Some places in this world exist to remind us of ourselves. Childhood homes. Schools and playgrounds. Grandma’s kitchen. Wherever your children breathe the soft air of sleep.
These places seep into our souls, wrap up us in blankets of memory and love. The warmth which washes over us feels heavy and thick, but not smothering. Comforting. Real. Physical. Spiritual. Other-worldly and something completely of this world all at the same time.
I no longer can slip through the front door of my grandmother’s home, scoot up her steps, and sit down at a table filled with all my favorite foods. Another family lives within those sacred walls. They’re busy making the memories of a y0ung family; the walls echoing with their laughter and tears, soaking up their dreams and wishes from blown out candles on cakes.
When I drive onto The Farm, I cannot look in the direction of the home I built Lego houses and dreams in, learned family lore, dreamed of places bigger and better than that house I so dearly miss. The things we cannot see in our young, headstrong days; we miss what we’re missing even when it’s in front of our face.
I still have places, of course. The Farm itself, as I speed up the long driveway, I feel the freedom of being 16 and learning to drive with the windows down—full speed ahead with no fear, no question. The house which I now call home with my husband and two sons. Never before have I felt so safe inside a physical structure, though I know it has less to do with the house and everything to do with the family unit we created. Together.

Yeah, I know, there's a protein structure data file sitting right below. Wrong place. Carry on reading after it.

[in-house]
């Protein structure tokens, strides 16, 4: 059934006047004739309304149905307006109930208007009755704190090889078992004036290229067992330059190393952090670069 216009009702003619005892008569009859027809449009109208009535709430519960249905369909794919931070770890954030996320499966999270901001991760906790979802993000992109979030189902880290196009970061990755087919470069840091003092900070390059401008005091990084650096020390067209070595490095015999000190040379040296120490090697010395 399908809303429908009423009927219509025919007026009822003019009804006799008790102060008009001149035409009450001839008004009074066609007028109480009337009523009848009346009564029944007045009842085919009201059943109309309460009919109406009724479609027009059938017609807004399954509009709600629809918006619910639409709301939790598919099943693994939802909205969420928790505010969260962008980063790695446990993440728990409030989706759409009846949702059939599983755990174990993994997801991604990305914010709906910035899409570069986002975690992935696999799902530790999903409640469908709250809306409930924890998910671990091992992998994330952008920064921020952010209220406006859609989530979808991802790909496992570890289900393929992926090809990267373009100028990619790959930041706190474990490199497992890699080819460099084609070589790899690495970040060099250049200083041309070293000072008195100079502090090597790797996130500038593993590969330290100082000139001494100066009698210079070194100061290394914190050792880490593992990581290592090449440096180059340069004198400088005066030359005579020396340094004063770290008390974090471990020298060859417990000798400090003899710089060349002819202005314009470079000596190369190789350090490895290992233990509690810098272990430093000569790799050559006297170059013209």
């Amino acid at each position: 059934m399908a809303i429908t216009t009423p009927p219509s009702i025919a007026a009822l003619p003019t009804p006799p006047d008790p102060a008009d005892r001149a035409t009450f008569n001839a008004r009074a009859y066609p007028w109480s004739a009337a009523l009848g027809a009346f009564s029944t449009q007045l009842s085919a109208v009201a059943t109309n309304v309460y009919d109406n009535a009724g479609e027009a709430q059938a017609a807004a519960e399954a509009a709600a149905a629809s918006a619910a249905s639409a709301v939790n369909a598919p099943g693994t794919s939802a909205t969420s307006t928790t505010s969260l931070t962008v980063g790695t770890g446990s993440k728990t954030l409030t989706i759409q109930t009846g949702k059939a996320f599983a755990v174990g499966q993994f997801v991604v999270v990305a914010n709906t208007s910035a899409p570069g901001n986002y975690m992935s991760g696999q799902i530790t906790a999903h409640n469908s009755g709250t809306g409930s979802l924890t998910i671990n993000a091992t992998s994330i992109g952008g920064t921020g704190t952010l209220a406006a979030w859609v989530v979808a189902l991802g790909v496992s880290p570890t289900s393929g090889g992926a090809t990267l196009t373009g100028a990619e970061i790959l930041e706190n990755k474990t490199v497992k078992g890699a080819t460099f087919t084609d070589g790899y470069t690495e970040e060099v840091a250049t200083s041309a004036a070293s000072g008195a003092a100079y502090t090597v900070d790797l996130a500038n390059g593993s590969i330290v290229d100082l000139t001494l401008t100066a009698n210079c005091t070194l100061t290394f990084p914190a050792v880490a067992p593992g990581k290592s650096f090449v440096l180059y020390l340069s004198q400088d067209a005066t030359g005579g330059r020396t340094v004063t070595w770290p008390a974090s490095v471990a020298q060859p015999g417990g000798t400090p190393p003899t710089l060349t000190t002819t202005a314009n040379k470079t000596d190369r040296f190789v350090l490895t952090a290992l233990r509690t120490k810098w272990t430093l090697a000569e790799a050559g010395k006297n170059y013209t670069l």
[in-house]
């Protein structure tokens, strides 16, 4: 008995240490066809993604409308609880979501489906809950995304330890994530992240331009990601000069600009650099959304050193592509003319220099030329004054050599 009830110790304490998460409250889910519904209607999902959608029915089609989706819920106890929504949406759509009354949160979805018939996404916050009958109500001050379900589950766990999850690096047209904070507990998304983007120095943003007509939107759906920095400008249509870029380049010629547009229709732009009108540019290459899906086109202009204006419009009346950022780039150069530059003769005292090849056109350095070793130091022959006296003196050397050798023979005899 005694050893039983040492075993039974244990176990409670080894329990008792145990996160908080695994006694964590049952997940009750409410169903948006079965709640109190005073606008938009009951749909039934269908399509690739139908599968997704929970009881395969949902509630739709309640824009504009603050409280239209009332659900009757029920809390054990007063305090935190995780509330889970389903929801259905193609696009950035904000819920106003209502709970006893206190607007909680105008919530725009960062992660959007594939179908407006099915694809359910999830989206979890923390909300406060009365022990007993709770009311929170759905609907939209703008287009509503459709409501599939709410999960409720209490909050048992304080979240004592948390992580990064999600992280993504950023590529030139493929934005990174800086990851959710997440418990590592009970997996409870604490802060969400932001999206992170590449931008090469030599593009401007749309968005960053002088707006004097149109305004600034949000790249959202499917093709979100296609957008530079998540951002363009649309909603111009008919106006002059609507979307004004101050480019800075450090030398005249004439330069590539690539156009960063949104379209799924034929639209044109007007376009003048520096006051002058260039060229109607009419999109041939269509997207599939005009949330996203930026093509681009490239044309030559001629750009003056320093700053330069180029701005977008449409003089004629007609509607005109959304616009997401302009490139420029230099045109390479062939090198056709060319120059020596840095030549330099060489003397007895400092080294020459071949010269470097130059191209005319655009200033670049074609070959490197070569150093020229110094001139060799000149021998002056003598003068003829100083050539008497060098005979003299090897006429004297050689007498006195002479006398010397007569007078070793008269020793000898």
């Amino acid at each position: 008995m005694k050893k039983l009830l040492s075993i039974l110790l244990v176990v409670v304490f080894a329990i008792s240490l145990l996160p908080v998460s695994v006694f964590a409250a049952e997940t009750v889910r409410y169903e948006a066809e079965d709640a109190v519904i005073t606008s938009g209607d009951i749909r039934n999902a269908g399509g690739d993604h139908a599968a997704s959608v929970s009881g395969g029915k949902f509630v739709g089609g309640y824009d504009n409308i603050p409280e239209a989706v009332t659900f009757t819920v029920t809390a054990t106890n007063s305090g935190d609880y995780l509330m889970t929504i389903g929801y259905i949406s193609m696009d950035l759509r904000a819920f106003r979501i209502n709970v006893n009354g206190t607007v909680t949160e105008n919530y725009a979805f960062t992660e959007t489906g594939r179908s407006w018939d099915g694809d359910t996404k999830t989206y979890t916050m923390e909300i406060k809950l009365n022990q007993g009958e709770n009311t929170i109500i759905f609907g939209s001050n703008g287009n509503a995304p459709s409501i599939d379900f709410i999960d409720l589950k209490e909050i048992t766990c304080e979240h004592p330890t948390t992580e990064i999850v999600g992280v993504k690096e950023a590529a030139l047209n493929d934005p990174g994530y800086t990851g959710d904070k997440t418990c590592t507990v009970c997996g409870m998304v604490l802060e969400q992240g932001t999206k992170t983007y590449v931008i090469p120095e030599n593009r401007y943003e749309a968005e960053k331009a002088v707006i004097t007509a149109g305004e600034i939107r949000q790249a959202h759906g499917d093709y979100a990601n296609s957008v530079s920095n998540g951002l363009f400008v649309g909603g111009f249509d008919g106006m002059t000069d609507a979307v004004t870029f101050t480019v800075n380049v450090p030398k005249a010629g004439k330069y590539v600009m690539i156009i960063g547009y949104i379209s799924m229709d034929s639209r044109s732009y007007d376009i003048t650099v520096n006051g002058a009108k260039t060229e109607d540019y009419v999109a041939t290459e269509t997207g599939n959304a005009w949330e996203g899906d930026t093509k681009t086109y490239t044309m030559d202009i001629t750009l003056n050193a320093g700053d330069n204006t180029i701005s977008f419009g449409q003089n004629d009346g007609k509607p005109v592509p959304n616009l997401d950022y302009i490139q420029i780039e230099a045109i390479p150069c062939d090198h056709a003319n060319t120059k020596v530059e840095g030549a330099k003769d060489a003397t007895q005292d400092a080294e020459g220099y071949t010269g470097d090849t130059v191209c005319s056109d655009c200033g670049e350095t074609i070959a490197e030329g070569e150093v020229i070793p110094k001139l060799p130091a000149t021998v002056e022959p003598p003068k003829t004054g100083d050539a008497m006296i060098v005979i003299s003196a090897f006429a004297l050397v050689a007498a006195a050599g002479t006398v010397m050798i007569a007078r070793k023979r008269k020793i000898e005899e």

And here in this damp, quiet Ohio valley, I find remnants of a girl with big dreams, a bigger faith, and a naïveté that endears her to me even today. I didn’t know what I didn’t know. I just knew I felt safe, felt a part of something, felt purpose.
I like remembering that young girl once a year. I like seeing it in the joy in my sons’ eyes. I like sitting on a porch with coffee cup in hand, listening to the birds and the voices of others from inside their little cottages all lined up in rows.
Peace manages to still live here, amidst some of the hate that slips through the cracks of even the most hallowed of places. Once per year, I like to remember that peace exists; I like to remember what it felt like to believe that we were all equal. With all the hate crushing so many lives and souls in daily life, I wish this same feeling of peace could settle into the hearts of all. And that young, naive young girl who still haunts these brick streets still believes that’s possiblie.
Maybe it is.